Unfortunately, anti-choice politicians like Mitt Romney are fighting tooth and nail to make it harder for women like Amanda to get the health care they need. They're pushing for the Supreme Court to overturn the health-care law, and if that doesn't work, they'll try to repeal it in Congress.
That would have devastating consequences for women like Amanda.
Check back here at Blog for Choice every day this week to read more personal stories!
Two years ago today, President Obama signed the Affordable Care Act into law.
Every day this week, Blog for Choice is sharing a story from someone who has benefited from this landmark health-reform law.
Today's story comes from Alison in Washington:
Thanks to the new health care law, I was able to stay on my parents' health insurance plan after college. If the law is repealed and I am no longer able to be on their health insurance, I don't know if I will be able to cover all of the costs for my health care.
The health-reform law is a big deal for women like Alison. They're the ones who would lose if it were overturned.
Every day this week, Blog for Choice is sharing a story from someone who has benefited from the Affordable Care Act, the landmark health-reform law that President Obama signed two years ago.
Today we hear from Maggie in Georgia, who writes about her daughter:
My daughter has to take birth-control pills for severe polycystic ovary syndrome. Last year, she had to have surgery to remove two huge cysts from one of her ovaries and almost lost the ovary. If her insurance were not paying for the pills, she and her husband could not afford them.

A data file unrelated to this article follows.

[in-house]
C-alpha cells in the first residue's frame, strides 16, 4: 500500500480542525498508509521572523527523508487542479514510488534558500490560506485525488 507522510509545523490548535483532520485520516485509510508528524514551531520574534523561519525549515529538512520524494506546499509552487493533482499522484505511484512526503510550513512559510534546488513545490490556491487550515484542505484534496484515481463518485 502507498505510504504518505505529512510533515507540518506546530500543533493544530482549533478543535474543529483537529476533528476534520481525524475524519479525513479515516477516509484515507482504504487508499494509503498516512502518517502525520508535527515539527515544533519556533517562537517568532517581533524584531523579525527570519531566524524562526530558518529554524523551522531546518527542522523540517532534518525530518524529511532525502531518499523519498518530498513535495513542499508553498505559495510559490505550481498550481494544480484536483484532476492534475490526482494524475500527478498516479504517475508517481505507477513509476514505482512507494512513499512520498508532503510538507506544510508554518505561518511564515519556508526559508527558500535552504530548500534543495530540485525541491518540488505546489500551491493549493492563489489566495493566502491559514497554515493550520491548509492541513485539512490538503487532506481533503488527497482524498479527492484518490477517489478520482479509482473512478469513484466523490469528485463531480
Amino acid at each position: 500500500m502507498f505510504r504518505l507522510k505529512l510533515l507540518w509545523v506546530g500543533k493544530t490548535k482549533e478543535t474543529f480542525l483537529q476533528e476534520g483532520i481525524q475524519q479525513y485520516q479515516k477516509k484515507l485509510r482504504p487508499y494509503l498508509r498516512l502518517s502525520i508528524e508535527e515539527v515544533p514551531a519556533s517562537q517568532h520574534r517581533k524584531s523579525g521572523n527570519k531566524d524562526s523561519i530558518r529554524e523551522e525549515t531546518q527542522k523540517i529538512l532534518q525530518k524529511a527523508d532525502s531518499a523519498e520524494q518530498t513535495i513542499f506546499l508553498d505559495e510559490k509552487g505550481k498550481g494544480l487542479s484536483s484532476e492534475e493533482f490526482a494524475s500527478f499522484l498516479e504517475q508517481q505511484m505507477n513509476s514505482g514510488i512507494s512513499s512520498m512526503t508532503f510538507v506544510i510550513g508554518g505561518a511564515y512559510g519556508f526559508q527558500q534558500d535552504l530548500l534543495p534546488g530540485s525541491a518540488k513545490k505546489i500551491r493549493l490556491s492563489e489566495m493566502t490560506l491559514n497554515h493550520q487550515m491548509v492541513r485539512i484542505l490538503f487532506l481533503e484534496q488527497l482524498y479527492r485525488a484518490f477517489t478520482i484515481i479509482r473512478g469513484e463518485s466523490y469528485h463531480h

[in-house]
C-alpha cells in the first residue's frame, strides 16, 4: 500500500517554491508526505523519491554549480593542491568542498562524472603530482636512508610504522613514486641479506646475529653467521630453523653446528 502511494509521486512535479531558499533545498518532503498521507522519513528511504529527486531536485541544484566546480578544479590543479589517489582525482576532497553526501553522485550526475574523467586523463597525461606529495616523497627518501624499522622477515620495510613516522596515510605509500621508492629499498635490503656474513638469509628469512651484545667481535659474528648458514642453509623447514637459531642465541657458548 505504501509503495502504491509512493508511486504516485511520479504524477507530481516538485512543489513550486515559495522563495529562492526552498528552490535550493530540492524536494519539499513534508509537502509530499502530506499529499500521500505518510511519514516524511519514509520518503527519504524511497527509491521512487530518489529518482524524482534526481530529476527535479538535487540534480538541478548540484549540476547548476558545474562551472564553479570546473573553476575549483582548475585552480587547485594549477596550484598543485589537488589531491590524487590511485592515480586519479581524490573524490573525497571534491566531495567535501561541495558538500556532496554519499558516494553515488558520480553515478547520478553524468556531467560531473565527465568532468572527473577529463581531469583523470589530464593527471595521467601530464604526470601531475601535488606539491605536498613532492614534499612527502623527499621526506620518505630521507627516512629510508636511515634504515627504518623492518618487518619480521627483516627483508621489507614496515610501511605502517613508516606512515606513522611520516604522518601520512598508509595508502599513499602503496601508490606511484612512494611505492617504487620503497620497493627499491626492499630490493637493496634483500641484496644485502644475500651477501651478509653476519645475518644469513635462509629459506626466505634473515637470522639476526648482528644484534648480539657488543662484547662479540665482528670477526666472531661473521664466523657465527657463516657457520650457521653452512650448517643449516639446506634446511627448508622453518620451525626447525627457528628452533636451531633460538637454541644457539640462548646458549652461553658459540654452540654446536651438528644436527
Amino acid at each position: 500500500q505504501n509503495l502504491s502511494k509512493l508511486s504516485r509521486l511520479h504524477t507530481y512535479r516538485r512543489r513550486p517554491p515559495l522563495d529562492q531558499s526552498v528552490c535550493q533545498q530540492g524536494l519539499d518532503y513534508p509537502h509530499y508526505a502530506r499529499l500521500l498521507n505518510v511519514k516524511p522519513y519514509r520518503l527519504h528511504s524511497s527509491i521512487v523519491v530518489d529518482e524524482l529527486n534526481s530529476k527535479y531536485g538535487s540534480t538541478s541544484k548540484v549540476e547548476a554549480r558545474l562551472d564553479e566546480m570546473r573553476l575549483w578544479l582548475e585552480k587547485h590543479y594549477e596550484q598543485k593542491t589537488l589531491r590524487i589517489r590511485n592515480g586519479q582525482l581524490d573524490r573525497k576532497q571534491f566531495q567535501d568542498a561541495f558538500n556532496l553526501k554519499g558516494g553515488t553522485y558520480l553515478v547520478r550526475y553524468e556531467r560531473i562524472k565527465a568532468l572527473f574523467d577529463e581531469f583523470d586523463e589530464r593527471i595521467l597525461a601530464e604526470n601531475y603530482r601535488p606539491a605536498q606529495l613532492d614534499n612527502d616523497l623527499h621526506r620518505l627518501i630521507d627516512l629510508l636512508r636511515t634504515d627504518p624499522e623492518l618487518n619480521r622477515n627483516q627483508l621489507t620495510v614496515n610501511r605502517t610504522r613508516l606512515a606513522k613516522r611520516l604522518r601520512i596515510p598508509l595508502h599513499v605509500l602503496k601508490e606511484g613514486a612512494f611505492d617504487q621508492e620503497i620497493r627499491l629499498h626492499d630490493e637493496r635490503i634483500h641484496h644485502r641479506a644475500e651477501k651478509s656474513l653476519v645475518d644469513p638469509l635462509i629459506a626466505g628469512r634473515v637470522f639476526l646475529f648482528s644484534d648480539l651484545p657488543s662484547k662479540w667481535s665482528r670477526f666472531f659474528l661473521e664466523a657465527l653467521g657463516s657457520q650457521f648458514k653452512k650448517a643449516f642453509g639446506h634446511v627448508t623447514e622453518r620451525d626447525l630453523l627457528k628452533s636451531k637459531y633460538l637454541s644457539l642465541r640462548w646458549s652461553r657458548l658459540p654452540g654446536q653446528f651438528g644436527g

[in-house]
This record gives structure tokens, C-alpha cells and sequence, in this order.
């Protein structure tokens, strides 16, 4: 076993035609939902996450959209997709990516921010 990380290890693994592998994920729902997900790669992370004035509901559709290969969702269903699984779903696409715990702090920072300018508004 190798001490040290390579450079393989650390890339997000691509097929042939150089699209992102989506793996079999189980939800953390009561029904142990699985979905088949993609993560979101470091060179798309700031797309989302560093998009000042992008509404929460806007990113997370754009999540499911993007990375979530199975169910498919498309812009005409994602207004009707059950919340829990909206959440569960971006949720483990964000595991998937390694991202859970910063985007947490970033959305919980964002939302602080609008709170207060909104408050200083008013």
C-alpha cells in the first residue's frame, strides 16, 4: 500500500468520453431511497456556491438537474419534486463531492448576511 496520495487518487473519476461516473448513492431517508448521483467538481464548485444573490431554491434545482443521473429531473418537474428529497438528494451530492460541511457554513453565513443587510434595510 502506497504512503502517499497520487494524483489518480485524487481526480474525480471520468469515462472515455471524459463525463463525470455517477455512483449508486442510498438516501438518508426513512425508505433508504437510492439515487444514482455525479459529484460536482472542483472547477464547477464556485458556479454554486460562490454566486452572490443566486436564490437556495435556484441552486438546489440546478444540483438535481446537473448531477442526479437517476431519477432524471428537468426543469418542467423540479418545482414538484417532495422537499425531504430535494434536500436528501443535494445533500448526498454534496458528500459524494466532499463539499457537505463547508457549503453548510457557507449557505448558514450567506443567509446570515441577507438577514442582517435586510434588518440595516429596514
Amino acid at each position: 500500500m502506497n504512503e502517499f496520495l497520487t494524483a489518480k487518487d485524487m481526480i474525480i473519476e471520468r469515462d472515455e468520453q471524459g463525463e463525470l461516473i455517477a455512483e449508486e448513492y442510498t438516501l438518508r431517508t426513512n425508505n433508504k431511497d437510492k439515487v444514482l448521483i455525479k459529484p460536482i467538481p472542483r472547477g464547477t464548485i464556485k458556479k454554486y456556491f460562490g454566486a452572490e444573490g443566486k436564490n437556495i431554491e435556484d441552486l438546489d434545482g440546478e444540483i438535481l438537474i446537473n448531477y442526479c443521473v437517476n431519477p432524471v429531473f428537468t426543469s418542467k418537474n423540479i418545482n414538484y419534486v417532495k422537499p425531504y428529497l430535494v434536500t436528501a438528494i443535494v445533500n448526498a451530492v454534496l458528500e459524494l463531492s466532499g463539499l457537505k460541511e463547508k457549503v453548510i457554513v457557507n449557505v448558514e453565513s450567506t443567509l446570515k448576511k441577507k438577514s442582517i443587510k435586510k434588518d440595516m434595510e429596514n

It's women like Maggie's daughter who would lose if the health-reform law is overturned.
Friday marks the two-year anniversary of President Obama signing the Patient Protection and Affordable Care Act into law.
This landmark piece of legislation brings 30 million Americans into a health-care system that includes affordable family-planning services, better access to contraception, and maternity care. It represents one of the greatest advances for women's health in a generation.
Every day this week, Blog for Choice will share a story from someone who has benefited from the health-reform law.
Today, we hear from Karen in Michigan:
So far, the health-care program has paid for my mammogram, a Pap smear, and three immunizations. I could get by without them for a year, or I could pay my own way with my $150/week salary. More importantly, at age 59-plus, I would soon be priced out of the insurance market. I could potentially have a heart attack or stroke and die because I couldn't afford to pay for care. I don't want to be bankrupt, and I don't want to be a burden to my family. Yet, I am the only one in my immediate family who works, but insurance isn't offered and I don't qualify for Medicaid.
Next week, the Supreme Court will begin to hear three days of arguments from opponents who want to overturn the Affordable Care Act.
If these efforts are successful, the results would be devastating for women like Karen.